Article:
So we did, my cousins drove me to Carmel – beautiful drive and beautiful city – to their lovely homes right there i n the middle of town. Their houses were adjacent to each other with a connecting backyard. They said that back in the 30s or 40s their area was the “other side” of Carmel, basically, where the working class lived. But when the town grew, their area then became part of the center of town. (I remember they were situated a few blocks away from Hog’s Breath Inn, owned by Clint Eastwood, who was the mayor of Carmel in 1986.)
The husbands were “Manongs” or “Old-Timers” – part of the wave of Filipino immigrants in the 20s and 30s who were conscripted to work in the agricultural fields of California. They were almost all males and a few of them were able to go back to the Philippines and marry their sweethearts or someone who was arranged to be married to them, and then brought them as wives to America. Not all of them were able to do this – some of the remaining Manongs in San Francisco (there used to be a hotel where they lived – don’t know what happened to that now) – remained unmarried until their deaths.
One of the sisters got married to a Manong who brought her to Carmel. Unlike most of his compatriots, he worked as a waiter at the exclusive Carmel Country Club. His best friend, also working in the Club – asked him (and my aunt) if they knew another girl that he could marry and bring back to the US. So my aunt said, marry my sister. So he went back to the Philippines married my other aunt and brought her to Carmel.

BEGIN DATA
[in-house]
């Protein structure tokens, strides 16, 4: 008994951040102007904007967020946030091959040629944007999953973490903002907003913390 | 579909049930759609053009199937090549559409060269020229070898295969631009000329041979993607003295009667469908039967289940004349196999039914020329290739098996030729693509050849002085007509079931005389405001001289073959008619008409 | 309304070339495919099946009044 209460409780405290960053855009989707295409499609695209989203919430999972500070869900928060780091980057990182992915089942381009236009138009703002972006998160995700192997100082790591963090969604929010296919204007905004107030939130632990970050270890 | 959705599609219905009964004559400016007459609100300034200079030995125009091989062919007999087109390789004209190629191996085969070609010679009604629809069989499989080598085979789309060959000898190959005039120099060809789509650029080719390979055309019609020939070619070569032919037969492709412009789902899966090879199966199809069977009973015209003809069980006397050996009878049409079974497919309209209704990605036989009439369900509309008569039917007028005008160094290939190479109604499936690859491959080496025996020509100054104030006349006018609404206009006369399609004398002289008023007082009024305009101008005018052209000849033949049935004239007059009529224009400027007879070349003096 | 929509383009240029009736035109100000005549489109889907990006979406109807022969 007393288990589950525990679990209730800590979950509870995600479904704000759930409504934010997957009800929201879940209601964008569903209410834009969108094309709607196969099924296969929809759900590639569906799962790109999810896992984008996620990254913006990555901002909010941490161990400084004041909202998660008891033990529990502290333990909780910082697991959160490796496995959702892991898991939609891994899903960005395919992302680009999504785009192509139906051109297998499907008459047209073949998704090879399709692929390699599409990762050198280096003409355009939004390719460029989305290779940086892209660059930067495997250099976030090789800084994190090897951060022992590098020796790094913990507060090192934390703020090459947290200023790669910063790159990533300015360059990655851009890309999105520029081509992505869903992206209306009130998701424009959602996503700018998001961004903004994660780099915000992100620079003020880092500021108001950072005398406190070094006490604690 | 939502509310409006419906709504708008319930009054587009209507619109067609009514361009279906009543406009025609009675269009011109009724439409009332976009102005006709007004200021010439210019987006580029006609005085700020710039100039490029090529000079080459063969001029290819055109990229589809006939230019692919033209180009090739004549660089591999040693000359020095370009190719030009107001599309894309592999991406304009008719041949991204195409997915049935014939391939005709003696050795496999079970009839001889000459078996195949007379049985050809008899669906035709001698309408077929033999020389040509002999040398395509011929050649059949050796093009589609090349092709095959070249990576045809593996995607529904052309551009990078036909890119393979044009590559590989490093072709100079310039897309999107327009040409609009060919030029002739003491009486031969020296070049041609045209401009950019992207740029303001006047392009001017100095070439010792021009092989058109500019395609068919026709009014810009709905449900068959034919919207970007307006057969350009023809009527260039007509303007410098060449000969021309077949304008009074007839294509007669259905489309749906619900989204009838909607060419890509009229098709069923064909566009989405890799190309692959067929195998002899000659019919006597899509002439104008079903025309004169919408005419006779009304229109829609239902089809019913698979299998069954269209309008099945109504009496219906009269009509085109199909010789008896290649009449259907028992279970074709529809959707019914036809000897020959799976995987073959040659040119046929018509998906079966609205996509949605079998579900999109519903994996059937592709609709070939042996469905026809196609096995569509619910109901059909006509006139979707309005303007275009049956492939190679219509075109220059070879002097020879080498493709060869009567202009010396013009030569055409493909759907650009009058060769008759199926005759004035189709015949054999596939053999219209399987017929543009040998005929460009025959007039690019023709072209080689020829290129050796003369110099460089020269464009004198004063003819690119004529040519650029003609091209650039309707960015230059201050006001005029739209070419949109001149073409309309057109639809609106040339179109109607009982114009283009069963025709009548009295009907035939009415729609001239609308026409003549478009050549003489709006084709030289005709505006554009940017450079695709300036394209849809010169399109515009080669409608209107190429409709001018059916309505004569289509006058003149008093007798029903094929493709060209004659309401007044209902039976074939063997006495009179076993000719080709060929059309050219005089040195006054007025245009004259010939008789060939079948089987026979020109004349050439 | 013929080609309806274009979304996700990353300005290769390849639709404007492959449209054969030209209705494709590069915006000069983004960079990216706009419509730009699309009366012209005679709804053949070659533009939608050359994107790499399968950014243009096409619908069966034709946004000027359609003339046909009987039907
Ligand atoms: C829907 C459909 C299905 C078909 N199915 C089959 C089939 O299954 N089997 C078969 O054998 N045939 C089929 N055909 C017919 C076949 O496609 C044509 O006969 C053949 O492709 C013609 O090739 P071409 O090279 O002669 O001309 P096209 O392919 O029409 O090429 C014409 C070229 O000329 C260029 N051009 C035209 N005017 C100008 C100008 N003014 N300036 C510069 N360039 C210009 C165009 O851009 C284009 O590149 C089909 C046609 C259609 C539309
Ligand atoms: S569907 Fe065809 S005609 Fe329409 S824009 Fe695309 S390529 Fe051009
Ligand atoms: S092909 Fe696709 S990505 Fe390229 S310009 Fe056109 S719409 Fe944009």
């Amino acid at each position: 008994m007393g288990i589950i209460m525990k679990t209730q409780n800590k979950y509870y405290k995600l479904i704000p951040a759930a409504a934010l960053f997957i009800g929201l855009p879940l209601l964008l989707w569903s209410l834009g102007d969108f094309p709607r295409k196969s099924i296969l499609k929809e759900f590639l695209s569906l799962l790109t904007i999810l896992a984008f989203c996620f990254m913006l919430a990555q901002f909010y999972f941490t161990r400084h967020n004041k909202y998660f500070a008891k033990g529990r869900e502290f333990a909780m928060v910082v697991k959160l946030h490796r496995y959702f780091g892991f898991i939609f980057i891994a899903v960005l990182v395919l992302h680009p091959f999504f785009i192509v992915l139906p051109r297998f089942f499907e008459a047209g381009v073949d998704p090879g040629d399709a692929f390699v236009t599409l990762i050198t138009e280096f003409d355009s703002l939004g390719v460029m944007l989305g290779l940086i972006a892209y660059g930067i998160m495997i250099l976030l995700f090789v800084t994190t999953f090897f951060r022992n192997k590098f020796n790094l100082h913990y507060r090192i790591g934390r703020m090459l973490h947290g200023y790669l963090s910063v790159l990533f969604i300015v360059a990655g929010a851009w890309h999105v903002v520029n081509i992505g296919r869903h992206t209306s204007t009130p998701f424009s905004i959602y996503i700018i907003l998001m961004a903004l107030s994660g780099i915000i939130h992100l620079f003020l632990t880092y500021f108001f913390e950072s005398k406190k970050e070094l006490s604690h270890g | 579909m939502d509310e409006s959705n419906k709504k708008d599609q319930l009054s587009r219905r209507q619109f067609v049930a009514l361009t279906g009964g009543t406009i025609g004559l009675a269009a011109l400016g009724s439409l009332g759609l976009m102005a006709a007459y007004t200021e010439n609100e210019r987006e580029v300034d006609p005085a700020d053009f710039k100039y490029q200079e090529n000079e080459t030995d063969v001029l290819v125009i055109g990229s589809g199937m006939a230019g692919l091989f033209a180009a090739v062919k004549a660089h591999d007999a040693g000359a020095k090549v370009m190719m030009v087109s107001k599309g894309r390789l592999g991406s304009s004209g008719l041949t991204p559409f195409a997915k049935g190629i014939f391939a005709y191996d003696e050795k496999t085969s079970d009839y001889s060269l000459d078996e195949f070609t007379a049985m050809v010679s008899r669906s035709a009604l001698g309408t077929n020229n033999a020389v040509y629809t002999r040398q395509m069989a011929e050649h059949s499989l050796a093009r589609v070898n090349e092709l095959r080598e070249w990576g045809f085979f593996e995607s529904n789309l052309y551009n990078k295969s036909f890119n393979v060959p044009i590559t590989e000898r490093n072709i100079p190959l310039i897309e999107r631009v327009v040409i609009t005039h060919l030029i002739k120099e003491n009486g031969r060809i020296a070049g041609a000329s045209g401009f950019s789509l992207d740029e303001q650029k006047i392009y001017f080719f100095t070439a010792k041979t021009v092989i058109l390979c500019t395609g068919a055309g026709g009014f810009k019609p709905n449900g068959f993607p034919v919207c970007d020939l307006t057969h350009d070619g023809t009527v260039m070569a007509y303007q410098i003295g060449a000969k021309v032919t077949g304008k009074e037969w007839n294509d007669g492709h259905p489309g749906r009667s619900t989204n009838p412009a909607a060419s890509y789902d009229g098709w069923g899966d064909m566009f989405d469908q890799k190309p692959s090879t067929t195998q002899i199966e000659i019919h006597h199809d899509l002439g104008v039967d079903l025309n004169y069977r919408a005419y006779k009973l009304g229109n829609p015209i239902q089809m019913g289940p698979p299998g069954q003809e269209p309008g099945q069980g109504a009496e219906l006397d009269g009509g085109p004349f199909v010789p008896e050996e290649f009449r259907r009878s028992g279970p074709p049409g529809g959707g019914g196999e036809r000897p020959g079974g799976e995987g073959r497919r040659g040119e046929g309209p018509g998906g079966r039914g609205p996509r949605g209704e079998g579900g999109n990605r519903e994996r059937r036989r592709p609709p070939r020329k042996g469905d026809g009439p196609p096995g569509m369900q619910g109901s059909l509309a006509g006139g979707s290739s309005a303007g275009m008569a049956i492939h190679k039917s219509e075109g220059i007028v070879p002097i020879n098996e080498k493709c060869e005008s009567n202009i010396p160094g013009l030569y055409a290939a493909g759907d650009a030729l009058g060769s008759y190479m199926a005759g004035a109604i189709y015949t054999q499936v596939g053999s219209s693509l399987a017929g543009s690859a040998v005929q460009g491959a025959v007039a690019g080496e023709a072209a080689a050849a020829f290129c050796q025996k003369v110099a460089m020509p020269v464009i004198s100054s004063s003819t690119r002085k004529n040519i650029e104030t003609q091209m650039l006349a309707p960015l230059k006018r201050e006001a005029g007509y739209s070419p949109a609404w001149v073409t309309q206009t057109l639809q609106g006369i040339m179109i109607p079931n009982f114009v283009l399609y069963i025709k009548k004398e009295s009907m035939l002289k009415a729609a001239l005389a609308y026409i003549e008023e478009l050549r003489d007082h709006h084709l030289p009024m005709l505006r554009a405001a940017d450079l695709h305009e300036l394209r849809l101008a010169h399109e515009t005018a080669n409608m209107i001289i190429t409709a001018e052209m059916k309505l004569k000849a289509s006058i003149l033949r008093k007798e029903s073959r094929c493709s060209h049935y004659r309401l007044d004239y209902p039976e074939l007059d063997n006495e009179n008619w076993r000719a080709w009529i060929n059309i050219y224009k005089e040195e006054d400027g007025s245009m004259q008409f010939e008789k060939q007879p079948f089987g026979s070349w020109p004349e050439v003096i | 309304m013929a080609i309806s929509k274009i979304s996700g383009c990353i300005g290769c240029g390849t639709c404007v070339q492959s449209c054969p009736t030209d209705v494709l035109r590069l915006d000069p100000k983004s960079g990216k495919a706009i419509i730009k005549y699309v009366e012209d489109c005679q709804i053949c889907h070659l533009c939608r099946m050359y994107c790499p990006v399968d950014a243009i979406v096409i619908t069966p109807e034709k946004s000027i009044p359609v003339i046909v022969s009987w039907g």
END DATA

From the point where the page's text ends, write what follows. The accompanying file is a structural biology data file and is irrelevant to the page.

To make the long story short, when I came to visit, one of the husbands, handed me a coat – a beautiful, black woolen trench coat, with wide lapels, like the ones I see on GQ. He said, “Funny, about two weeks ago, I saw this hanging in the closet and decided to have it dry-cleaned, out of the blue.” He then said, “I gave this to your dad when he came here in 1950 but he gave it back to me before he returned to the Philippines as he didn’t need it over there. Jokingly, I said to him, I’ll keep it until one of your children comes to the US and retrieve it.”
And so here I was, retrieving it. It was a little bit short and tight on me, but I didn’t care – I wore that coat everyday the first and second winters in Illinois – as you can see in the 2nd photo. Oh, and there was a surprise inside one of the inside pockets, my Uncle, hid a crisp 20 dollar bill that I discovered only after I had worn it several weeks into my first winter.
When my Australian brother immigrated to the US in 1988, I handed him the coat and told him the story. He was overwhelmed of course.
I really don’t know where the coat is now. Maybe my brother sold it on eBay. But, I have these pictures and the story.